Sjoerd van Tuinen
It is often lamented that Nietzsche’s scattered remarks on ‘ressentiment’ do not constitute a rigorous psychological profile. However, this ostentatious fact cannot be separated from his polemics with precisely those psychologists who desire to provide such a profile. As the sanitary distinction between resentment and ressentiment made by contemporary inheritors of the English ‘free thinkers’ shows, it is not only possible to import concepts into a bad atmosphere, uninspired interpretations and evaluations almost automatically present themselves. Not that the German atmosphere is any better. It took only one generation for Scheler to defuse the dynamite of Nietzsche’s genealogical critique of modernity into a plain psycho-sociological law, leading him to ridicule the disenfranchised and interpret their plight as petulant and pointless ressentiment. Everything happens as if Nietzsche’s concept of ressentiment, from the moment it was created, has been divided among unequal modes in which it could be thought and applied, and as if his philosophical breakthroughs were immediately compromised and betrayed in the various conformisms of liberal and conservative social scientists. What a critique of the discourse on ressentiment must systematize, then, is precisely this multiplicity that lies at the heart of the concept, but that is not itself linguistic or psychological. In order to do so, I propose a return to Nietzsche, not in the sense of a return to the author, but in an effort to inherit a certain taste or intuition. As I will argue, this taste is a matter of discerning between the empirical truth of the concept and its plausibility. Based on this distinction, I seek to ‘redramatize’ the concept in mapping, delimiting, and assessing three irreducible ways in which acquires meaning: the way of the priest, the way of the (Nietzschean) philosopher, and the way of the witness. The aim is to demonstrate how all subsequent reinterpretations of ressentiment are already virtually implied in senso negativo in the drama set up in Nietzsche’s late polemical books such as On the Genealogy of Morality and Anti-Christ.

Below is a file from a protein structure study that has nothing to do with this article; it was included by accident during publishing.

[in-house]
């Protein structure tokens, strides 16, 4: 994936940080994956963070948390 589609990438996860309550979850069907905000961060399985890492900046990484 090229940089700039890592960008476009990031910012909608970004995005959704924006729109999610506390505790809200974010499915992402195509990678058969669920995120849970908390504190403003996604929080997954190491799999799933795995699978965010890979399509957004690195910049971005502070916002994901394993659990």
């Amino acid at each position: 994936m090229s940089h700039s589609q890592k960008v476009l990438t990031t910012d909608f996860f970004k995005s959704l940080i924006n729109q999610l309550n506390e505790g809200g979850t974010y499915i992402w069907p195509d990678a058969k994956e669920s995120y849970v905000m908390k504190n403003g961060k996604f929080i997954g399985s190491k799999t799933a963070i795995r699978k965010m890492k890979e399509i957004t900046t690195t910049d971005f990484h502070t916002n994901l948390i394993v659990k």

Sjoerd van Tuinen (Erasmus University Rotterdam)
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